When Scorecards and Metrics Kill Employee Engagement
Posted on Harvard Business Review: July 12, 2011 9:23 AM
Staff Sgts. Fred Hilliker and Robert O’Hair were boarding Delta Flight 1625 in Baltimore for the final leg of their journey home from Afghanistan with 32 others in their U.S. Army unit when their homecoming came to an abrupt halt. Delta personnel told the soldiers they needed to pay $200 for each person that had a fourth bag with them, even though their military orders stated that these bags were covered.
Unable to gain resolution with Delta, the two Staff Sgts filmed a YouTube video about the incident. The story generated considerable buzz for an obvious reason: What Delta did to these soldiers was wrong. I’m fairly sure that the Delta employees who were demanding payment knew it. So why didn’t they just waive the fees?
The Delta situation could be dismissed as an unfortunate case of miscommunication if it didn’t seem so familiar. It highlights a trend in management that favors the fulfillment of quantifiable, top-down metrics. I’d bet that you’ve had an experience dealing with customer service where you were told that there was no one else you could talk to and no one was authorized to take the necessary action to resolve your complaint. As psychologist Barry Schwartz has observed, many areas of life are increasingly bound up with rules that limit the ability of individuals to use judgment and make the best decision for the specific situation.
It would be wrong to place all the blame on workers for their failure to take discretionary steps. The blame lies with management that sets rigid rules and metrics that disable employee judgment and create so many approval hurdles for mundane decisions, that overworked employees say, “Why bother?” Employee disengagement has reached crisis proportions as evidenced by a recent Mercer study that found that 50% of employees are checked out on the job.
It’s not hard to see how we got here. Performance metrics are a critical tool for achieving excellence and motivating outcomes. But as important as performance metrics are, problems arise when performance metrics become overly dominant as a managerial principle, as they are in too many organizations.
Metrics earn an outsized role because managing by the numbers is easier than managing people. Employees make mistakes, their actions are difficult to predict, and the outcomes of their decisions are hard to measure. When employees make wrong judgments the resulting mess, in terms of customer satisfaction and legal liability, can often be difficult and expensive to clean up.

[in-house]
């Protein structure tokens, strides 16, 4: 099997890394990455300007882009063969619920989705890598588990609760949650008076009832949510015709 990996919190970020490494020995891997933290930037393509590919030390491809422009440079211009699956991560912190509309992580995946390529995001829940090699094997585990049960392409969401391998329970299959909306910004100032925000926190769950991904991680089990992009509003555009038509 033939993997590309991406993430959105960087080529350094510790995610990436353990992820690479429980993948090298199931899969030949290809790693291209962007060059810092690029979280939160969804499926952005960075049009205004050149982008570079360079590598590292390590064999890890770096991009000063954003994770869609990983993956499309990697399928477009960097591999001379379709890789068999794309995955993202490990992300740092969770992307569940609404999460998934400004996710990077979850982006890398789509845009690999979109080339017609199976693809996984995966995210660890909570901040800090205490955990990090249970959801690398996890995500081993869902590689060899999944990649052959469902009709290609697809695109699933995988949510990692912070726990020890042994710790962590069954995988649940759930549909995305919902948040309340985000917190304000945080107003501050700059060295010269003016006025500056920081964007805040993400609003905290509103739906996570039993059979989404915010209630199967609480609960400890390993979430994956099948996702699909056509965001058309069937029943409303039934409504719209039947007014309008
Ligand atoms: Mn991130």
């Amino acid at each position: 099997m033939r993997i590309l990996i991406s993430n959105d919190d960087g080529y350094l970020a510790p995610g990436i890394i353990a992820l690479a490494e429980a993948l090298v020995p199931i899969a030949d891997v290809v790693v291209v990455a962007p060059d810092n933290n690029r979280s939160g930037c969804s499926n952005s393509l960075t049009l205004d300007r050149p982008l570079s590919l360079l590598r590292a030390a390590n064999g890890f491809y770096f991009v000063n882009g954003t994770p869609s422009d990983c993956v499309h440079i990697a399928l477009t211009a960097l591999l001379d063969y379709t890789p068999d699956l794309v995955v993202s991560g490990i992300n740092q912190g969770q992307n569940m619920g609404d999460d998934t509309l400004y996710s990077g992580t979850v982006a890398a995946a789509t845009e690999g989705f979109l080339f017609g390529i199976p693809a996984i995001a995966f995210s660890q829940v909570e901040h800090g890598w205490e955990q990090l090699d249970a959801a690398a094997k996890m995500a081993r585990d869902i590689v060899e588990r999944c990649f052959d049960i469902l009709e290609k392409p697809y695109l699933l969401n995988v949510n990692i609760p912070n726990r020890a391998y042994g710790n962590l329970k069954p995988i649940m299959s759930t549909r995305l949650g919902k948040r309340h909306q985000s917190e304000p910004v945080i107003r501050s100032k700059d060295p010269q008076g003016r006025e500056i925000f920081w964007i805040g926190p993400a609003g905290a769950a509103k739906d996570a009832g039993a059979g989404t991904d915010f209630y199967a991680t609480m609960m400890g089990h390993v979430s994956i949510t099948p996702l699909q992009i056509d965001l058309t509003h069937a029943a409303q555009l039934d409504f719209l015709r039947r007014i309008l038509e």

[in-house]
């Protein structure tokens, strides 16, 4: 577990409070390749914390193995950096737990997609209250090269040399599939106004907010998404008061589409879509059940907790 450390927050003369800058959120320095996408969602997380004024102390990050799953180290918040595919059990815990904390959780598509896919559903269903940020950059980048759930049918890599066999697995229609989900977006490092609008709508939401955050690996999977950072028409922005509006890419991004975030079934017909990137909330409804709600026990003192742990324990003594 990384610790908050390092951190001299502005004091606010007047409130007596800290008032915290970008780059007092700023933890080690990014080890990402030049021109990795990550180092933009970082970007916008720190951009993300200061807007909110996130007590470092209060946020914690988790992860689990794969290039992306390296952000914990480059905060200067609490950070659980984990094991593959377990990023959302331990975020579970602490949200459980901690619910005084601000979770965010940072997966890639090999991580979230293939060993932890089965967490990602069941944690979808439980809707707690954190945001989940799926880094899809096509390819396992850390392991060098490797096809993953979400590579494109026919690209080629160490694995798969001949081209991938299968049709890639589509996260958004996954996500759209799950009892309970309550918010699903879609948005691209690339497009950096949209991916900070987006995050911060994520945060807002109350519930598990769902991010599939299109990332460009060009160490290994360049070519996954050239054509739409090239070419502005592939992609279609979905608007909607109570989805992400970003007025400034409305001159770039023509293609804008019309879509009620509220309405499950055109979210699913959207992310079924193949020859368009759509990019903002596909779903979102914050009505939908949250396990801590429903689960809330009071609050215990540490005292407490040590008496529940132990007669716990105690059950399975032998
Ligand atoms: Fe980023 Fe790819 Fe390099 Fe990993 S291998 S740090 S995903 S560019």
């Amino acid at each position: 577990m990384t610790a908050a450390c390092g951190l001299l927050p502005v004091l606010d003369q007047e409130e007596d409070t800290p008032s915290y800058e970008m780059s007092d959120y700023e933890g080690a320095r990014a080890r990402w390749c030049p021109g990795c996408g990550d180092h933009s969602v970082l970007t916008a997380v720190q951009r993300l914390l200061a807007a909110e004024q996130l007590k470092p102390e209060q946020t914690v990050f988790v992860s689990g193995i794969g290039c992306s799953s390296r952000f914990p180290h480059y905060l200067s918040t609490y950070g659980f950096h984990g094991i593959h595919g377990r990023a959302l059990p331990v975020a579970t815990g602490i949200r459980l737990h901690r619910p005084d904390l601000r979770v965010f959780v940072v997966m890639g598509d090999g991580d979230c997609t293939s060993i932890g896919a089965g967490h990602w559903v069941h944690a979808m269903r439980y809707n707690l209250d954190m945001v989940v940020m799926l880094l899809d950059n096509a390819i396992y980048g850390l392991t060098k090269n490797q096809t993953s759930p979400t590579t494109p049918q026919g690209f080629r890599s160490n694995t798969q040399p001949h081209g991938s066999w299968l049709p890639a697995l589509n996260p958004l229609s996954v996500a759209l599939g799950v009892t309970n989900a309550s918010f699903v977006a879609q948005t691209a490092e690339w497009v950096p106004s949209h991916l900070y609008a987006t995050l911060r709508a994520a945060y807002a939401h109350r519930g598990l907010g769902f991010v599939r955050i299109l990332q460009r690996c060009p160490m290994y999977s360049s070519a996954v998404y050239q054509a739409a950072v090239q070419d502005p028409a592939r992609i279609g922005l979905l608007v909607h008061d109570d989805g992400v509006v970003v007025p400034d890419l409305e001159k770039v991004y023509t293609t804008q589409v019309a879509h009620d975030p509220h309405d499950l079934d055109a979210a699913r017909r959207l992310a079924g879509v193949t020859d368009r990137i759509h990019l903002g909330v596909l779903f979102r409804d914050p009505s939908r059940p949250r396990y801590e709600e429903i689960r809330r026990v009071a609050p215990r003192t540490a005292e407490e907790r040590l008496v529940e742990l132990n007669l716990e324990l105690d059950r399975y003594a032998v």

Rules are comfort food for management. When something goes terribly wrong, the first response is to add more rules and policy. Of course, managers have good intentions: protecting the company from bad choices and creating accountability. That’s what everyone learns in Management 101. Yet the net effect often shifts accountability to the wrong places. Unassailable rules and metrics shifts accountability away from management and down the chain to the front-line employee. Rules allow managers a surefire way to dodge their responsibility and protect their career.
The blame for poor employee action should be placed on the managers who set rigid metrics, and fail to invest in employees. Yet customers need more judgment, not less, from the employees they come in contact with. When customers contact a call center, it’s because there is an exception within the existing process and they need judgment that only employees can provide. Corporations need to build guidelines and values—not absolute rules and measures. “Doing what’s right for the customer” is a value that can drive appropriate action. Judgment requires coaching, practice and training.
Metrics, policies and scorecards are not bad per se. There are many benefits when used appropriately. The pendulum seems to have swung too far away from employee judgment, though. Let’s bring it back in balance. Invest in your front-line employees and then trust them to make the right decisions for the customer. Otherwise you’ll be managing a group of automatons who, when confronted with situations outside the rigid rules, will be virtually guaranteed to make the wrong judgment.
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